'The violence hasn't gone away:' Urgent tips surge in NC schools and in classrooms across the country

Thursday, March 25, 2021
Urgent mental health tips surge in NC schools during pandemic
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In just two years, a new app is helping North Carolina students in crisis.

CARTHAGE, NC (WTVD) -- Her job might require her to carry a gun, but Rebecca Mabe says her most important weapon is her ability to listen.

"Some kids just need to know you care," Mabe, the Student Resource Officer (SRO) at Union Pines High School, said. "They want to talk, tell you what's going on in their lives, what's happening. Just someone there to listen."

A mother of five herself, Mabe is also a former deputy at the Lee County and Moore County sheriff's offices. Those positions also prioritize protecting the sanctity of life, but this school year in particular Mabe is recognizing the need to protect students from themselves.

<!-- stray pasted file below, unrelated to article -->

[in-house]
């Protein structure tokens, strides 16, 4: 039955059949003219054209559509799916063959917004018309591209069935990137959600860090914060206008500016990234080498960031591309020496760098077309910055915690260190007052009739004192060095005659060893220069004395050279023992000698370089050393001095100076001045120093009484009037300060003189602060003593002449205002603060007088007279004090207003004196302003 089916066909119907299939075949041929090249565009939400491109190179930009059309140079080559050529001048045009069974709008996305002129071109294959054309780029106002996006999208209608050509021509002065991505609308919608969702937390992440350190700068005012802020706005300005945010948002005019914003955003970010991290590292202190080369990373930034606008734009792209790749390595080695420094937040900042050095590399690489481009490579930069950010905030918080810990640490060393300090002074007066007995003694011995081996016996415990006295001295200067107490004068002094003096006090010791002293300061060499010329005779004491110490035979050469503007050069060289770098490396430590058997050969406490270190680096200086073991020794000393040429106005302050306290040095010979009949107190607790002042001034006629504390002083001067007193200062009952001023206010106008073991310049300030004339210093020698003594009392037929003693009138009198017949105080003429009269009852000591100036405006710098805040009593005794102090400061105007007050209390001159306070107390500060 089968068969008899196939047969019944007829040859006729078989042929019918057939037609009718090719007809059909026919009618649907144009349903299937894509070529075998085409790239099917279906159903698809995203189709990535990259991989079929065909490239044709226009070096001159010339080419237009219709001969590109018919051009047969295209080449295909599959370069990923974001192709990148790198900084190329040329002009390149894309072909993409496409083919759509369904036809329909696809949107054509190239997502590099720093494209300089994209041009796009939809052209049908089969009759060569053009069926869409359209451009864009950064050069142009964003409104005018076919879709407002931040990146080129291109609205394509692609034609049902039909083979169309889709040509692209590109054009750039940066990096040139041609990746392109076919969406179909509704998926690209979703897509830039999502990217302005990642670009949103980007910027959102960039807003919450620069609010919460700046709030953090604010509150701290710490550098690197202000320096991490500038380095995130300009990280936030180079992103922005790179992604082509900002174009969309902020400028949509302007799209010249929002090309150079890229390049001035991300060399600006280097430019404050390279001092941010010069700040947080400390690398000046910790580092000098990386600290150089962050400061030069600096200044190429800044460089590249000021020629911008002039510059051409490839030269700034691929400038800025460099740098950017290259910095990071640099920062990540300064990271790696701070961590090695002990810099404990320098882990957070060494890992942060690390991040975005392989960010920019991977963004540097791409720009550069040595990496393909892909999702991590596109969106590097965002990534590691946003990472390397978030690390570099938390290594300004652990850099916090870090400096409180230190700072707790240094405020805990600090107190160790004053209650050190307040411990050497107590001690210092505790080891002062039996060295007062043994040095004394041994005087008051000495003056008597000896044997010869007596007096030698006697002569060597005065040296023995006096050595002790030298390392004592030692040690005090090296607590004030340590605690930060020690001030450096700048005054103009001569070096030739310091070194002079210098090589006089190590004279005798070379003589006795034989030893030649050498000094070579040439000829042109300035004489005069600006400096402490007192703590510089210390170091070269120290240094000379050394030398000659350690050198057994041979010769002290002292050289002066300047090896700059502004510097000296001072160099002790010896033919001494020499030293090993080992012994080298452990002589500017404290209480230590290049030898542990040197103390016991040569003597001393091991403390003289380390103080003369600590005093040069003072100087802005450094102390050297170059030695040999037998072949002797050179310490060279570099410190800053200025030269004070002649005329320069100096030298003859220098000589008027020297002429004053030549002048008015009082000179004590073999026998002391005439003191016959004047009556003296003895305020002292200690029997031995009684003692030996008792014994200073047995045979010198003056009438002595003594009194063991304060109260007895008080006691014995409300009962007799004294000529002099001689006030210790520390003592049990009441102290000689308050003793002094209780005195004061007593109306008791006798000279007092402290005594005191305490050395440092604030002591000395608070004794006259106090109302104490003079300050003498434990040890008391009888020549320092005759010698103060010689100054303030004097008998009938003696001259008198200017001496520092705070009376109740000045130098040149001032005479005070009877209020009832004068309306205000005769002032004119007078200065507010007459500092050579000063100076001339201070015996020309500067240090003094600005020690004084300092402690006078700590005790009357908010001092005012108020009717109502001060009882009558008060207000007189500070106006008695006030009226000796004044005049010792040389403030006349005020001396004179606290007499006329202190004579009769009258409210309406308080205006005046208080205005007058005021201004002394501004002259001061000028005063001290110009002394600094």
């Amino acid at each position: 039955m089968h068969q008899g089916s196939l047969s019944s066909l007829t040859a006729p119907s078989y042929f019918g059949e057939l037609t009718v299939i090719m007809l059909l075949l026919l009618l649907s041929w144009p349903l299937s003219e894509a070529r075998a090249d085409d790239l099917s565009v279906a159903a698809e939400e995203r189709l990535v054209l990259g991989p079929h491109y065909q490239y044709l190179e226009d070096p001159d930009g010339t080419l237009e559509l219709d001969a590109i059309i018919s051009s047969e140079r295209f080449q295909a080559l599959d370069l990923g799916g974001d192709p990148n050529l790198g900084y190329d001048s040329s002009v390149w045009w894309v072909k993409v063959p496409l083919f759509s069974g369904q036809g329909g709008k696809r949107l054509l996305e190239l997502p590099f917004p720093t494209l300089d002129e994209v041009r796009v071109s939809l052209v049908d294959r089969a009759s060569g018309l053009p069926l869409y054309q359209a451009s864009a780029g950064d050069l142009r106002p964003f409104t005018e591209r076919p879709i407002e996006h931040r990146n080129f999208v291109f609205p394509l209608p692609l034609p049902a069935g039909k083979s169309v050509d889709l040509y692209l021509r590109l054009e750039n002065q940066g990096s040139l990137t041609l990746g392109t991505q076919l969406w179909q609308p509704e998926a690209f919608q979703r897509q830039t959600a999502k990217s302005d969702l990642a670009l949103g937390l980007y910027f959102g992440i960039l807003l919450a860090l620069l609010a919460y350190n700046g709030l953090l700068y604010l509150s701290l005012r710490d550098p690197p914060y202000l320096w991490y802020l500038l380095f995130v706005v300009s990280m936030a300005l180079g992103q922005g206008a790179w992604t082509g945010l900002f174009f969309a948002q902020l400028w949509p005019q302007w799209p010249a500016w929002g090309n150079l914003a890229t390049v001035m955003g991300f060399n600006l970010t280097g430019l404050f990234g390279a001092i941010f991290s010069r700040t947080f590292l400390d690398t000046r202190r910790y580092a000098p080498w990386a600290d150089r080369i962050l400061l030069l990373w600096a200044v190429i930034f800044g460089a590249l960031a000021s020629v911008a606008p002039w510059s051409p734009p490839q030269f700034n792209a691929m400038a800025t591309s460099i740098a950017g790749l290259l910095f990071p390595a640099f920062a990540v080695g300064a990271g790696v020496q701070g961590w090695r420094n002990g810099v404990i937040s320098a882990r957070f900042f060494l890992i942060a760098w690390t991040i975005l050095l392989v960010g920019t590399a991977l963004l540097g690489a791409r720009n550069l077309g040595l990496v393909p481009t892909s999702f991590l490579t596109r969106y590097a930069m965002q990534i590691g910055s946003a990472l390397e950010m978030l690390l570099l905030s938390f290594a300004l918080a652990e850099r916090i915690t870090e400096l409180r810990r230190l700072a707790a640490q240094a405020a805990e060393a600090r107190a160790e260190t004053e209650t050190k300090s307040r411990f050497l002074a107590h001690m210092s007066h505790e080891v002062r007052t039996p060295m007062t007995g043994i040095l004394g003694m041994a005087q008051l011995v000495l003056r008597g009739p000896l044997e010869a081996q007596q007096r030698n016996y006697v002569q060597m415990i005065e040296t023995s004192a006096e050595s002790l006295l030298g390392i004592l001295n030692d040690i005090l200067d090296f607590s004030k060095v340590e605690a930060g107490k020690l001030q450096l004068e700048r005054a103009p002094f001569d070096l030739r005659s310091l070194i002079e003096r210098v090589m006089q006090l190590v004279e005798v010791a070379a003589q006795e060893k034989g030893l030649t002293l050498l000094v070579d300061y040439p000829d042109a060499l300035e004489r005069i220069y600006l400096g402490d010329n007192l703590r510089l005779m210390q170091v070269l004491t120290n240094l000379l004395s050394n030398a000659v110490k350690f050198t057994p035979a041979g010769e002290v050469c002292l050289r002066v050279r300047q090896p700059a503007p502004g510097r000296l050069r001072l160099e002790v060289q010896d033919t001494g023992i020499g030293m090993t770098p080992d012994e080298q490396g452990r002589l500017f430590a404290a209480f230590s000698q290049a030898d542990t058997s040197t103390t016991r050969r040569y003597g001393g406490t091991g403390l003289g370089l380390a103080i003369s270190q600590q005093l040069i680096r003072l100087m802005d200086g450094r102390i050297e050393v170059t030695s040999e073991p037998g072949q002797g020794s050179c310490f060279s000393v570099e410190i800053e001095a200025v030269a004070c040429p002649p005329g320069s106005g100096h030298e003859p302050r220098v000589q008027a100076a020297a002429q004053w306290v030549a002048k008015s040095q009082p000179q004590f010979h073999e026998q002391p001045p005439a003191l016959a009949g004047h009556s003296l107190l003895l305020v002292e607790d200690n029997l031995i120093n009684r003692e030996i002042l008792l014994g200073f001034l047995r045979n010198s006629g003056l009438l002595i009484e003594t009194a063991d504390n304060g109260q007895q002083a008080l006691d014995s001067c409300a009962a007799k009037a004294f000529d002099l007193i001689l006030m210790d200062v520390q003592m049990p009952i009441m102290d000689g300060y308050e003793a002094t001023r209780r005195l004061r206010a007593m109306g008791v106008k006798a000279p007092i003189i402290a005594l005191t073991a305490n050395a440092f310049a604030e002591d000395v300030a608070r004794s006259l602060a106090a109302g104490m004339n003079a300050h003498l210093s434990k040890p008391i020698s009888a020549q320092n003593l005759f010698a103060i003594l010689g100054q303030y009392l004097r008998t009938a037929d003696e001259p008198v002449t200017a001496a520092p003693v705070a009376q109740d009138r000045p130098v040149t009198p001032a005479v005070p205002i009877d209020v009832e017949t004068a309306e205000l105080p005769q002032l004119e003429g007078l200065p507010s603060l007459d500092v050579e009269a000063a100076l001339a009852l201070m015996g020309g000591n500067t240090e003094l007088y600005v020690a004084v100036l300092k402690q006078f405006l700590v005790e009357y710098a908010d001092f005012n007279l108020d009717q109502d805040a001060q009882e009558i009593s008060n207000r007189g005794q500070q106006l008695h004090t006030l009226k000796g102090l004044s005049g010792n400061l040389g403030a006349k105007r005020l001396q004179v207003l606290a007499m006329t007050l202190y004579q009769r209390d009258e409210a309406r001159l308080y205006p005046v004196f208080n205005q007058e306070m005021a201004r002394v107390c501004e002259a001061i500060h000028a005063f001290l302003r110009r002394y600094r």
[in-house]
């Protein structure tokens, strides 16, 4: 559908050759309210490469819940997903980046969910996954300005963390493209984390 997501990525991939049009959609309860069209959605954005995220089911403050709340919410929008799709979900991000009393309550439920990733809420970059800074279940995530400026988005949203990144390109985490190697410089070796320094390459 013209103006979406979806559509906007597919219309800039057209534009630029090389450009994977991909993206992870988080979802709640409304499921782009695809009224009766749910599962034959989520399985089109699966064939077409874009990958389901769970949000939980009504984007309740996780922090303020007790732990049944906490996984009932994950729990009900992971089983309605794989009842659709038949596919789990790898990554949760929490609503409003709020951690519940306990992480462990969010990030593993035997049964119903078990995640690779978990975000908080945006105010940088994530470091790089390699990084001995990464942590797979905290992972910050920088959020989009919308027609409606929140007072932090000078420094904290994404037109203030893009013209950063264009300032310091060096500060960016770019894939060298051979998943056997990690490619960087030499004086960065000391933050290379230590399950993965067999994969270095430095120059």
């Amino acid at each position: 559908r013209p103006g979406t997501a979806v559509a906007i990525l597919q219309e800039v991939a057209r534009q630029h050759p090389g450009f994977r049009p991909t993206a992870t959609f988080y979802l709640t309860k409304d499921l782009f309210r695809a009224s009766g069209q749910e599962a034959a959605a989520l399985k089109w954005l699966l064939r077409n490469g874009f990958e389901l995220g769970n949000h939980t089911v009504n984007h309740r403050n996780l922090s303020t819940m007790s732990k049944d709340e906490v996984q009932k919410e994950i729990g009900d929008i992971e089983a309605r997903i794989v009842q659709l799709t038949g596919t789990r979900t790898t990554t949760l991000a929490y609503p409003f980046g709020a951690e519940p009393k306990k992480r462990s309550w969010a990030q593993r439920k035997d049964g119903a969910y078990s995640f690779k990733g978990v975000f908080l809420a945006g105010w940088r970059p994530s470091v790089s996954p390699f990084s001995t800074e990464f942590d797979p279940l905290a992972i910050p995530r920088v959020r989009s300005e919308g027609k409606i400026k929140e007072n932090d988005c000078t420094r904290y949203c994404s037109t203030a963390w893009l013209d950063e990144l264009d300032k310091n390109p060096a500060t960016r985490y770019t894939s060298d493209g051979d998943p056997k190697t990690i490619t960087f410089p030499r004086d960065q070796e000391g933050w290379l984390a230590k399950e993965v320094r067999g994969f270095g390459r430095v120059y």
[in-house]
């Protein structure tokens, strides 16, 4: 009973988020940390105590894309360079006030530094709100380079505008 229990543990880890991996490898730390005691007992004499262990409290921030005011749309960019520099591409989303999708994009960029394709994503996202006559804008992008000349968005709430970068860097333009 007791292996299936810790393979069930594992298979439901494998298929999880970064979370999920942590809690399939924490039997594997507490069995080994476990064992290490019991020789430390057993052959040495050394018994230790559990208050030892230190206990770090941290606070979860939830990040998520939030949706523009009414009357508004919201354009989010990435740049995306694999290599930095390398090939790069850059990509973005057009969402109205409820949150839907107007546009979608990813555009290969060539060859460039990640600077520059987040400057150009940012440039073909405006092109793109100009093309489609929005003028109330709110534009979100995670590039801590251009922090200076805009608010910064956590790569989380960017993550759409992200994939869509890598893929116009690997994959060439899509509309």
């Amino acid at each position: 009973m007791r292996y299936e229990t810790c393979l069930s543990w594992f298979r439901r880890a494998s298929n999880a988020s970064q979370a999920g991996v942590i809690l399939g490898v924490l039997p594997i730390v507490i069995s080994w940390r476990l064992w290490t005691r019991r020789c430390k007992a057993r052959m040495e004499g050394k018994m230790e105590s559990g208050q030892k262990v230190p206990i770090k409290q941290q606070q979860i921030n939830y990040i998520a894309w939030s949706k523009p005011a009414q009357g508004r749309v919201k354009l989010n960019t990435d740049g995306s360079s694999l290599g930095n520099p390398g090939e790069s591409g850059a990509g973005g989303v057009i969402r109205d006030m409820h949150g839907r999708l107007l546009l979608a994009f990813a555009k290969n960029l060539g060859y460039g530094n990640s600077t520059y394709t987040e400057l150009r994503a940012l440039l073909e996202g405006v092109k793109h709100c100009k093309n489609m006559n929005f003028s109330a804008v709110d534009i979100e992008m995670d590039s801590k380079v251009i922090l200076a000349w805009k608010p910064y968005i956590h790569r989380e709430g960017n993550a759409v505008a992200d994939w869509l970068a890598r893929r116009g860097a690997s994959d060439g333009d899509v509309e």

"They're lonely. They're sad," Mabe said of her students. "They want things to get back to normal. They want their friends and school family and learn and grow and be safe and feel safe."

Fortunately for Mabe and her other colleagues in the Moore County Schools Police Department, there is another tool to help amplify those faint voices of despair: the Say Something Anonymous Reporting System.

First introduced in North Carolina in 2019, Say Something is the flagship program of Sandy Hook Promise, the organization founded by the grieving parents from the 2012 massacre in Newtown, Connecticut. Across the state, more than 433,000 students in grades 6-12 have been trained to use the system, along with nearly 4,300 educators - and counting.

For the full story and a more interactive experience, click here.

For a better experience on the App, click here to see the experience on its own page.